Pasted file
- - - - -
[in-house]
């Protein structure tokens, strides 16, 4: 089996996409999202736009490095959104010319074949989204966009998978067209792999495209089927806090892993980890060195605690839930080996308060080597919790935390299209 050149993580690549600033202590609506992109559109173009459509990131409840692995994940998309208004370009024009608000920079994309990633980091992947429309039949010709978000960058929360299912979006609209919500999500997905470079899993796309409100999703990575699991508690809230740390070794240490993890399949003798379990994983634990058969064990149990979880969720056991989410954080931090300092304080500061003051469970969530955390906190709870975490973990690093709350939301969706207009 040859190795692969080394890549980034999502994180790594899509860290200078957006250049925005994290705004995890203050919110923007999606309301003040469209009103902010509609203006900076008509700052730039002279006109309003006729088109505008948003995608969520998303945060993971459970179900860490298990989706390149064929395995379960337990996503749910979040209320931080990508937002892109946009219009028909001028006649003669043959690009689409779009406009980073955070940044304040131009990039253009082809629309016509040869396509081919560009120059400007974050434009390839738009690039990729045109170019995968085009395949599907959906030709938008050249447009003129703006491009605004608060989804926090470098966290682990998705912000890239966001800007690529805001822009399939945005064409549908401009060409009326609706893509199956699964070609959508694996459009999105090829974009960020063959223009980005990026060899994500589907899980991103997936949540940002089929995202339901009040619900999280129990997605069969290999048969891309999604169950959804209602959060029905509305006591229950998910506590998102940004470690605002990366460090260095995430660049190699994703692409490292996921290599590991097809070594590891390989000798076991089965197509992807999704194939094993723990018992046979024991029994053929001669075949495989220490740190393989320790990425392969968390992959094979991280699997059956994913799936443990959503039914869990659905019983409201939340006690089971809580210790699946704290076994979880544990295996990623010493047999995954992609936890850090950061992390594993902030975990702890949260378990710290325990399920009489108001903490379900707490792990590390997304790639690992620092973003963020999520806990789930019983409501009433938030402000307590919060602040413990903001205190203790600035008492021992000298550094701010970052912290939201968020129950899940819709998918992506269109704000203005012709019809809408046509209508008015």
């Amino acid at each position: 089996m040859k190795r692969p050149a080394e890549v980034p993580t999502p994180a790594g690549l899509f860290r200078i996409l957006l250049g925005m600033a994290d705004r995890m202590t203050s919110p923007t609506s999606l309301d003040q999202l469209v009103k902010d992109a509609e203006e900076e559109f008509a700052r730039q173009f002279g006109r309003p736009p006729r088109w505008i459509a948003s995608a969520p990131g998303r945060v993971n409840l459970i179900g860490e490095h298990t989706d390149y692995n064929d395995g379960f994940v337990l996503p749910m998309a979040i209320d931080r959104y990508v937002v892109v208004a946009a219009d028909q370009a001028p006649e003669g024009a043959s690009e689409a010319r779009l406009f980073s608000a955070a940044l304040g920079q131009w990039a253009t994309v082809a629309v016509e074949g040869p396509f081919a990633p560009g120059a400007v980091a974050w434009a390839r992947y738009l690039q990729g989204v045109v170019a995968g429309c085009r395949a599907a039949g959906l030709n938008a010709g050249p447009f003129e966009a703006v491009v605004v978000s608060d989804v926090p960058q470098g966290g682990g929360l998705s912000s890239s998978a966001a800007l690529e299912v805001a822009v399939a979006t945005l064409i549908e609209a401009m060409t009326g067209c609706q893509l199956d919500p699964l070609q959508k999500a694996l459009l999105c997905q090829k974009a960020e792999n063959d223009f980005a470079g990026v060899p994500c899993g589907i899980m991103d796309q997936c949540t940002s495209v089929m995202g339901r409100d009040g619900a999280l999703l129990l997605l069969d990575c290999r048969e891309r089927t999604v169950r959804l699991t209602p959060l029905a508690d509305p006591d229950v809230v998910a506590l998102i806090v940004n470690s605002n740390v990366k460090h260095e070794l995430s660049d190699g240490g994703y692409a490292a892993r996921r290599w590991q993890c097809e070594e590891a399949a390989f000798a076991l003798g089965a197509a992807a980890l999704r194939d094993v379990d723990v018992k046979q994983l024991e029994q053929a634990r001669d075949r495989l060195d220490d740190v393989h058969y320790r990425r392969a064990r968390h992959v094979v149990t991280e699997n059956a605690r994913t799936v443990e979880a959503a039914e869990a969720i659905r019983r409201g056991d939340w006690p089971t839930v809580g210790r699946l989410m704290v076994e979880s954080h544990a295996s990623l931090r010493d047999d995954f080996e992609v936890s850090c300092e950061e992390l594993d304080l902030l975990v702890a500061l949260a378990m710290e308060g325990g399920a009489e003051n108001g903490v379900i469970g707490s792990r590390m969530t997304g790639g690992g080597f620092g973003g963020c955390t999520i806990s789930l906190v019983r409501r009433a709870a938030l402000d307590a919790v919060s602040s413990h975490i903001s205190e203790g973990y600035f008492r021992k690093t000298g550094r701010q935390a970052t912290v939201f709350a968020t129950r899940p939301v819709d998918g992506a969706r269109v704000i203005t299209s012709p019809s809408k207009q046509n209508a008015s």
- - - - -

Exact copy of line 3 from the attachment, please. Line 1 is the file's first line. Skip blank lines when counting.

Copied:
């Amino acid at each position: 089996m040859k190795r692969p050149a080394e890549v980034p993580t999502p994180a790594g690549l899509f860290r200078i996409l957006l250049g925005m600033a994290d705004r995890m202590t203050s919110p923007t609506s999606l309301d003040q999202l469209v009103k902010d992109a509609e203006e900076e559109f008509a700052r730039q173009f002279g006109r309003p736009p006729r088109w505008i459509a948003s995608a969520p990131g998303r945060v993971n409840l459970i179900g860490e490095h298990t989706d390149y692995n064929d395995g379960f994940v337990l996503p749910m998309a979040i209320d931080r959104y990508v937002v892109v208004a946009a219009d028909q370009a001028p006649e003669g024009a043959s690009e689409a010319r779009l406009f980073s608000a955070a940044l304040g920079q131009w990039a253009t994309v082809a629309v016509e074949g040869p396509f081919a990633p560009g120059a400007v980091a974050w434009a390839r992947y738009l690039q990729g989204v045109v170019a995968g429309c085009r395949a599907a039949g959906l030709n938008a010709g050249p447009f003129e966009a703006v491009v605004v978000s608060d989804v926090p960058q470098g966290g682990g929360l998705s912000s890239s998978a966001a800007l690529e299912v805001a822009v399939a979006t945005l064409i549908e609209a401009m060409t009326g067209c609706q893509l199956d919500p699964l070609q959508k999500a694996l459009l999105c997905q090829k974009a960020e792999n063959d223009f980005a470079g990026v060899p994500c899993g589907i899980m991103d796309q997936c949540t940002s495209v089929m995202g339901r409100d009040g619900a999280l999703l129990l997605l069969d990575c290999r048969e891309r089927t999604v169950r959804l699991t209602p959060l029905a508690d509305p006591d229950v809230v998910a506590l998102i806090v940004n470690s605002n740390v990366k460090h260095e070794l995430s660049d190699g240490g994703y692409a490292a892993r996921r290599w590991q993890c097809e070594e590891a399949a390989f000798a076991l003798g089965a197509a992807a980890l999704r194939d094993v379990d723990v018992k046979q994983l024991e029994q053929a634990r001669d075949r495989l060195d220490d740190v393989h058969y320790r990425r392969a064990r968390h992959v094979v149990t991280e699997n059956a605690r994913t799936v443990e979880a959503a039914e869990a969720i659905r019983r409201g056991d939340w006690p089971t839930v809580g210790r699946l989410m704290v076994e979880s954080h544990a295996s990623l931090r010493d047999d995954f080996e992609v936890s850090c300092e950061e992390l594993d304080l902030l975990v702890a500061l949260a378990m710290e308060g325990g399920a009489e003051n108001g903490v379900i469970g707490s792990r590390m969530t997304g790639g690992g080597f620092g973003g963020c955390t999520i806990s789930l906190v019983r409501r009433a709870a938030l402000d307590a919790v919060s602040s413990h975490i903001s205190e203790g973990y600035f008492r021992k690093t000298g550094r701010q935390a970052t912290v939201f709350a968020t129950r899940p939301v819709d998918g992506a969706r269109v704000i203005t299209s012709p019809s809408k207009q046509n209508a008015s």